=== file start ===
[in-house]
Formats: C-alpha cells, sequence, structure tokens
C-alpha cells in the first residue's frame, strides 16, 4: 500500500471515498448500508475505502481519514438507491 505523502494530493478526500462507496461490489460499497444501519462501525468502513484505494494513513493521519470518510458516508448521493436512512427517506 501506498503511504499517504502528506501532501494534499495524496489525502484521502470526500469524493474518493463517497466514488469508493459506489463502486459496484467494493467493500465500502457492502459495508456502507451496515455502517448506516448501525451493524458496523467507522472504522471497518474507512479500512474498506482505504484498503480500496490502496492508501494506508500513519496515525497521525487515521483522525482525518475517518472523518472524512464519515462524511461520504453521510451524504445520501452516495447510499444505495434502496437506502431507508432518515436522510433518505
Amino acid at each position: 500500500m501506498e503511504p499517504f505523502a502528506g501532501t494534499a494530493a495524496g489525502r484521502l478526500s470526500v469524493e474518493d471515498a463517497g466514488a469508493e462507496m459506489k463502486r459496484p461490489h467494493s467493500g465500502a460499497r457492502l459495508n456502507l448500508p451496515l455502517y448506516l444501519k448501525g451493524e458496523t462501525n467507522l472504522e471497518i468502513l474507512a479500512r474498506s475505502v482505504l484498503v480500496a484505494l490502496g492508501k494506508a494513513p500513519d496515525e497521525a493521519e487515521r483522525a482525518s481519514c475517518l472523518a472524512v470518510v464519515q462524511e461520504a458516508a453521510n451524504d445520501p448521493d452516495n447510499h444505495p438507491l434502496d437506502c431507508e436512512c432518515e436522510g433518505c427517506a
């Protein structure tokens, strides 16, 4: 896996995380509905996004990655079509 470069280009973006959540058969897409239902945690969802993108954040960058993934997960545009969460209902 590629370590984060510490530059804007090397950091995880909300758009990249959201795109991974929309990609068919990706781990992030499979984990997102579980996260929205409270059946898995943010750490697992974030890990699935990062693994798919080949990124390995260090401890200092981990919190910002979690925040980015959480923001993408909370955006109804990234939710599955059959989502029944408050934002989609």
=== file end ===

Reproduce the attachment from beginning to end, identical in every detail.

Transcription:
[in-house]
Formats: C-alpha cells, sequence, structure tokens
C-alpha cells in the first residue's frame, strides 16, 4: 500500500471515498448500508475505502481519514438507491 505523502494530493478526500462507496461490489460499497444501519462501525468502513484505494494513513493521519470518510458516508448521493436512512427517506 501506498503511504499517504502528506501532501494534499495524496489525502484521502470526500469524493474518493463517497466514488469508493459506489463502486459496484467494493467493500465500502457492502459495508456502507451496515455502517448506516448501525451493524458496523467507522472504522471497518474507512479500512474498506482505504484498503480500496490502496492508501494506508500513519496515525497521525487515521483522525482525518475517518472523518472524512464519515462524511461520504453521510451524504445520501452516495447510499444505495434502496437506502431507508432518515436522510433518505
Amino acid at each position: 500500500m501506498e503511504p499517504f505523502a502528506g501532501t494534499a494530493a495524496g489525502r484521502l478526500s470526500v469524493e474518493d471515498a463517497g466514488a469508493e462507496m459506489k463502486r459496484p461490489h467494493s467493500g465500502a460499497r457492502l459495508n456502507l448500508p451496515l455502517y448506516l444501519k448501525g451493524e458496523t462501525n467507522l472504522e471497518i468502513l474507512a479500512r474498506s475505502v482505504l484498503v480500496a484505494l490502496g492508501k494506508a494513513p500513519d496515525e497521525a493521519e487515521r483522525a482525518s481519514c475517518l472523518a472524512v470518510v464519515q462524511e461520504a458516508a453521510n451524504d445520501p448521493d452516495n447510499h444505495p438507491l434502496d437506502c431507508e436512512c432518515e436522510g433518505c427517506a
């Protein structure tokens, strides 16, 4: 896996995380509905996004990655079509 470069280009973006959540058969897409239902945690969802993108954040960058993934997960545009969460209902 590629370590984060510490530059804007090397950091995880909300758009990249959201795109991974929309990609068919990706781990992030499979984990997102579980996260929205409270059946898995943010750490697992974030890990699935990062693994798919080949990124390995260090401890200092981990919190910002979690925040980015959480923001993408909370955006109804990234939710599955059959989502029944408050934002989609």